Just get an old clean cloth for oil and apply the oil down the woodgrain.

Note that lemon oil is for rosewood and ebony only.
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Don't use any old cloth. Normal cloth and tissue can (will) leave fibres along the fretboard. These can get under the fretwire, in the grain and in the nut slots, causing horrible tuning problems and you'll never be able to spot what is causing it. When cleaning any part of your guitar, you shoudl only ever use dry, inkless microfibre cloths. You can buy these at most opticians and photography specialist stores; some guitar stores may also carry them, though these will probably be more expensive than ones you would buy at an opticians (and won't work any better). These are the one and only type of cloth or applicator you should ever use on your guitar.

For lemon oil, you need to check just how dried out your fretboard is. If it is only in the beginning stages of drying out then you shouldn't need any more than two to three drops/quick squirts of the lemon oil on to the microfibre cloth. Give it a few seconds to sink in to the cloth (you don't want it just sitting on the surface). Now lightly rub the cloth over the exposed and most dry areas of the fretboard, using smooth circular motions. Be careful not to go near the nut, though you can risk going near the fretwire. One pass over the fretboard like this should be enough.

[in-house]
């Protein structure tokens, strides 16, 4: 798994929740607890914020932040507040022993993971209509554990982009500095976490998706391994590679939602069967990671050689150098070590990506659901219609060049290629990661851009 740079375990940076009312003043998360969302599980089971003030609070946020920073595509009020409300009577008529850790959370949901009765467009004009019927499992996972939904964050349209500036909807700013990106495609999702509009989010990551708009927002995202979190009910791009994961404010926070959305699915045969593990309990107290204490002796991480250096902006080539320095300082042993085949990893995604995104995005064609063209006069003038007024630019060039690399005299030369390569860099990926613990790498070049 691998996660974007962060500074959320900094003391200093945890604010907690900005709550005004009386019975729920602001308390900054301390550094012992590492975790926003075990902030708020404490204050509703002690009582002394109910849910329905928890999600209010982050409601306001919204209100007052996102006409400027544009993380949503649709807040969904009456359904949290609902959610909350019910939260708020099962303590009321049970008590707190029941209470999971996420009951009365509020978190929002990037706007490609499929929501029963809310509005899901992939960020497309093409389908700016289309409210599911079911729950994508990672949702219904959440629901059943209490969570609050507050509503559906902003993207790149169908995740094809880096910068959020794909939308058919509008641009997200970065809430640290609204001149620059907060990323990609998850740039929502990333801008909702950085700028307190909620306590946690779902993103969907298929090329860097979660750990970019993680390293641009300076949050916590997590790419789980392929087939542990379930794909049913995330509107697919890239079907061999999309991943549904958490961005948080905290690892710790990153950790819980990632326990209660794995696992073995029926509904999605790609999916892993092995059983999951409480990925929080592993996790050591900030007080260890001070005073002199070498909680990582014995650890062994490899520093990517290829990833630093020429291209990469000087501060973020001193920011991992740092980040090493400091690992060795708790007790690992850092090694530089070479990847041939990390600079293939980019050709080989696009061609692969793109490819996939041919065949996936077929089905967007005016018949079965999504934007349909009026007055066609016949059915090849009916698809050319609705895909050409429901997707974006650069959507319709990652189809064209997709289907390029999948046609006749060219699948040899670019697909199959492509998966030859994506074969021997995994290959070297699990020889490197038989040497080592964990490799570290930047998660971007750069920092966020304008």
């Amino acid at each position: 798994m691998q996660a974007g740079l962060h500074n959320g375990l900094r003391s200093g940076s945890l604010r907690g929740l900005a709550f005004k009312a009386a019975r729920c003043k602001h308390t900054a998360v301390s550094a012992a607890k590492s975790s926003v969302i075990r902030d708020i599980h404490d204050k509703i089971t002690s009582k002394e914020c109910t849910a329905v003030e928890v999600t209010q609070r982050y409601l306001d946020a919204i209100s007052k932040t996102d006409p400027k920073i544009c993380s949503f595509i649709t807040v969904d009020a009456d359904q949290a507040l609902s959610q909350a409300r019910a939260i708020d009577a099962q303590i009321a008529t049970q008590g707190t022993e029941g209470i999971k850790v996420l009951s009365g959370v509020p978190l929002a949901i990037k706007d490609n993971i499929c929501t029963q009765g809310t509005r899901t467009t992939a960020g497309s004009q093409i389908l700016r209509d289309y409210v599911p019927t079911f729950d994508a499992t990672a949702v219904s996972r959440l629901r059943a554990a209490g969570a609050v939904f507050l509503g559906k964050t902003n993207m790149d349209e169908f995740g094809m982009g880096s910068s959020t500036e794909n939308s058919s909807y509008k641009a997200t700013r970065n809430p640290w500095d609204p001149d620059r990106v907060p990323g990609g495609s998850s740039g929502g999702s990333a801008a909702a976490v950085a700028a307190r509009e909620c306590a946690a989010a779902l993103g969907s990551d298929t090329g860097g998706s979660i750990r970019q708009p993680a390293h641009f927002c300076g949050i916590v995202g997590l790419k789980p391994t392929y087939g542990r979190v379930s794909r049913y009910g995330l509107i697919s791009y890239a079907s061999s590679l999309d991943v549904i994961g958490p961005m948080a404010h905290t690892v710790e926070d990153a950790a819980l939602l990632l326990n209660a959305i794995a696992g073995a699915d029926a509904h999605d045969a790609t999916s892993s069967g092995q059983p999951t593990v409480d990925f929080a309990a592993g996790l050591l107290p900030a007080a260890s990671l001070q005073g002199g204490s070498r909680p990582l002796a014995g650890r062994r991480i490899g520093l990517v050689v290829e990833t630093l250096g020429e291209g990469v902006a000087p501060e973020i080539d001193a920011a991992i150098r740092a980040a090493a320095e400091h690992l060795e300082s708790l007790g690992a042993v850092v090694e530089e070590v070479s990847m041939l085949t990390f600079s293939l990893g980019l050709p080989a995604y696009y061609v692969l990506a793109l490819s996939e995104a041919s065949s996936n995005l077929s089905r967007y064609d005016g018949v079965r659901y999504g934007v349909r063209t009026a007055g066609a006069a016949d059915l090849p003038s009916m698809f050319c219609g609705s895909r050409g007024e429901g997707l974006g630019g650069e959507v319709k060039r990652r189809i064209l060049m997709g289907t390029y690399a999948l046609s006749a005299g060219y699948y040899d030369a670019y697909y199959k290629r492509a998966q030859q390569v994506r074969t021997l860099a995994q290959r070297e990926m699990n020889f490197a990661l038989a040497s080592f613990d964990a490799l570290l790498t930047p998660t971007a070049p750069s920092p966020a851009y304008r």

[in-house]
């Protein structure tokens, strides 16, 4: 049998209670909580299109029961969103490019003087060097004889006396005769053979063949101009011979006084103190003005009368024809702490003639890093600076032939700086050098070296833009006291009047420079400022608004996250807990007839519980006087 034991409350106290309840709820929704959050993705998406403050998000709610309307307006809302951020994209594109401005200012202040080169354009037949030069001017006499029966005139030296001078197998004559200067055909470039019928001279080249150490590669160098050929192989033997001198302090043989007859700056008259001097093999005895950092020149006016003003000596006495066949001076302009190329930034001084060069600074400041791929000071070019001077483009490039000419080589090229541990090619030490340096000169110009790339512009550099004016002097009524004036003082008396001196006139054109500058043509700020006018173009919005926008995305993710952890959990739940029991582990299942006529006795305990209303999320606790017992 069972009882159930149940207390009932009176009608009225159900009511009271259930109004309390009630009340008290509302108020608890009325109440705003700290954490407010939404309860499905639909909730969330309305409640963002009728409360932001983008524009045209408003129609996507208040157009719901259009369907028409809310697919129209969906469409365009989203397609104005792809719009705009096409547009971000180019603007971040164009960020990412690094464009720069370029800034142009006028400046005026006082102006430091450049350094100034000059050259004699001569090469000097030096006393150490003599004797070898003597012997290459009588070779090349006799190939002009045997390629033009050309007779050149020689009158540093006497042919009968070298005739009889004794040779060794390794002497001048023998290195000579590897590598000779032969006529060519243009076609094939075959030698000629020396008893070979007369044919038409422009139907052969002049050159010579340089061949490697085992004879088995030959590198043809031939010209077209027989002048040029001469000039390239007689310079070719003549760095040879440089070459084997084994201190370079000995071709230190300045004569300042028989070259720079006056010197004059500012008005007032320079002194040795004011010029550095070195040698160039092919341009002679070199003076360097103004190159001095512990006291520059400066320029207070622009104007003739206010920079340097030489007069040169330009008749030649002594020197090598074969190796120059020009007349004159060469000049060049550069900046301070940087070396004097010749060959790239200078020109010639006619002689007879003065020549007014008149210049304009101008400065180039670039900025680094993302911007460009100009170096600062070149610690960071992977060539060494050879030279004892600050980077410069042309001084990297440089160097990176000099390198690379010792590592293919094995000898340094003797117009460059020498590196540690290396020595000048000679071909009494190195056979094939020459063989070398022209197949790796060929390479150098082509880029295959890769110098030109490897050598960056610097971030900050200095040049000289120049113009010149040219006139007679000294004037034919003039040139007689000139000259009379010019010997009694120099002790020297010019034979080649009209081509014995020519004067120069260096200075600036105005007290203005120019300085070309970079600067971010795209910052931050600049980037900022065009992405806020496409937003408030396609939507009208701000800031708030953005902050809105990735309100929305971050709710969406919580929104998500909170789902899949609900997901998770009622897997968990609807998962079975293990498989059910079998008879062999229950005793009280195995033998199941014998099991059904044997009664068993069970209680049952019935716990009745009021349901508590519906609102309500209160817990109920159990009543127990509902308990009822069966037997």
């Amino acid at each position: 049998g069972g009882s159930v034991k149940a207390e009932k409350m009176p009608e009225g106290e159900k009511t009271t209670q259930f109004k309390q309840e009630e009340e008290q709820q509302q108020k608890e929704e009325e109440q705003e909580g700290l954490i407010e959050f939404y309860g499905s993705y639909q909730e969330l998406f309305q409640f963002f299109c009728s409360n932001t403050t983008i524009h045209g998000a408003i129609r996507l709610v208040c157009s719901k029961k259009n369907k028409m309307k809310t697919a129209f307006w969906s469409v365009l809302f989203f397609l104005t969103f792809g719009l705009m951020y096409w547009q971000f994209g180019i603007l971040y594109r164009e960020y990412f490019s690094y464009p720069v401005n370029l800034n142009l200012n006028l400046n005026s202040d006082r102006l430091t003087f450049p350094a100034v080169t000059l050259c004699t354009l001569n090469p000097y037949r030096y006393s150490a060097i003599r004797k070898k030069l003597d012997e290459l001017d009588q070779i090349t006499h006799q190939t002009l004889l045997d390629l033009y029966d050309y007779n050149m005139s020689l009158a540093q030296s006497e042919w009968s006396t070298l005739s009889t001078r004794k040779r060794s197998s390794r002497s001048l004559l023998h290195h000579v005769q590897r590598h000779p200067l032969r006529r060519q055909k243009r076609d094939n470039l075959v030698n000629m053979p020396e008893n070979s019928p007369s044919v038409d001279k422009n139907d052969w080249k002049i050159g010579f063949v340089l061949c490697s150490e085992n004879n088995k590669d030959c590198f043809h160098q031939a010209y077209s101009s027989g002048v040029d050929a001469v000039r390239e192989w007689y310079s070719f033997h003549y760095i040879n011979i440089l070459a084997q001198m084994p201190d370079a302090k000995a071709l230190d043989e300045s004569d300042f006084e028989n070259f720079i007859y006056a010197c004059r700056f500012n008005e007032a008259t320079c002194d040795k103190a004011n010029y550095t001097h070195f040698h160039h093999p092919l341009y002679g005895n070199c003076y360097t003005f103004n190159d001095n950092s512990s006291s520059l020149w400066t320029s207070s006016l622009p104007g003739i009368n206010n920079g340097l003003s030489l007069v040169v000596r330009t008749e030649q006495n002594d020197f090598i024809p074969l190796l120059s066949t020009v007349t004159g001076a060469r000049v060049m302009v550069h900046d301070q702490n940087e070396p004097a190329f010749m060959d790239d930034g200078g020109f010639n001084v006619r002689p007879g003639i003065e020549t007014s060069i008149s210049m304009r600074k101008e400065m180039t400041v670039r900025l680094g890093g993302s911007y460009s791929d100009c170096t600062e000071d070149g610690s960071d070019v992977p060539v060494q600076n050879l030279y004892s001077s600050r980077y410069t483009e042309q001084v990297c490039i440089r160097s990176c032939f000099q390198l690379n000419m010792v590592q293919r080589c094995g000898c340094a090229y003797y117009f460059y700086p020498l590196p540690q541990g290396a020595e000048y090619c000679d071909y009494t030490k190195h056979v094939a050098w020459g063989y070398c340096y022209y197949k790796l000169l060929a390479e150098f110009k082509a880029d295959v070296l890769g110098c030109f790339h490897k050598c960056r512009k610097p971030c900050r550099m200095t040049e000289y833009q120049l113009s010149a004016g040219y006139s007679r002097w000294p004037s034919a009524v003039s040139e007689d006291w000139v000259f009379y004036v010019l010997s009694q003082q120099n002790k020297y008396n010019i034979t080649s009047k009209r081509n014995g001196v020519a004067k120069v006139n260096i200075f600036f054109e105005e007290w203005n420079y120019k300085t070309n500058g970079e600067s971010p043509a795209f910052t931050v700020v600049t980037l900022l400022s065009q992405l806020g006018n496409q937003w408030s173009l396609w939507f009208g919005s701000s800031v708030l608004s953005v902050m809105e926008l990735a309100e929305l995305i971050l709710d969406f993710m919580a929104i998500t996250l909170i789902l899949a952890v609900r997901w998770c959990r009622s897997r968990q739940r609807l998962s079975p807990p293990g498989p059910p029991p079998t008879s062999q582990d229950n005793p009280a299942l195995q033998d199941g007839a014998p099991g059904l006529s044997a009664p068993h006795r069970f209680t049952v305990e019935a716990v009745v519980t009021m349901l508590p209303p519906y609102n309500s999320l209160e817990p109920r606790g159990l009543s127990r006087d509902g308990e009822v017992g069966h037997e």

If your fretboard is completely dried out, do the above but repeat it a second time. If your fretboard is in really dire condition you may need to give it a third very light pass, but if you do it a third time make sure to stay clear of the fretwire that time too, as well as the nut.

Obviously, do not get any oil on the finished parts of the fretboard (usually the sides and back).

Bear in mind that there's a good chance your fretboard does not need oiling at all. A decent quality rosewood fretboard that has been stored away from any particular heat sources, has not been left in direct sunlight for months on end and has been played on a regular basis won't need oiling any more than once a year at the very most (and that is if you have particularly dry skin). The average rosewood fretboard, kept in average conditions and played on a regular basis by someone with average to slightly oily skin, can go without extra oiling for easily two years. For reference, I've got a guitar with a rosewood fretboard here that hasn't needed oiling for almost five years.

With ebony fretboards, repeat all of the above only they need oiling even less than rosewood fretboards do. We're seriously talking once every five years even for an average board when it comes to ebony.
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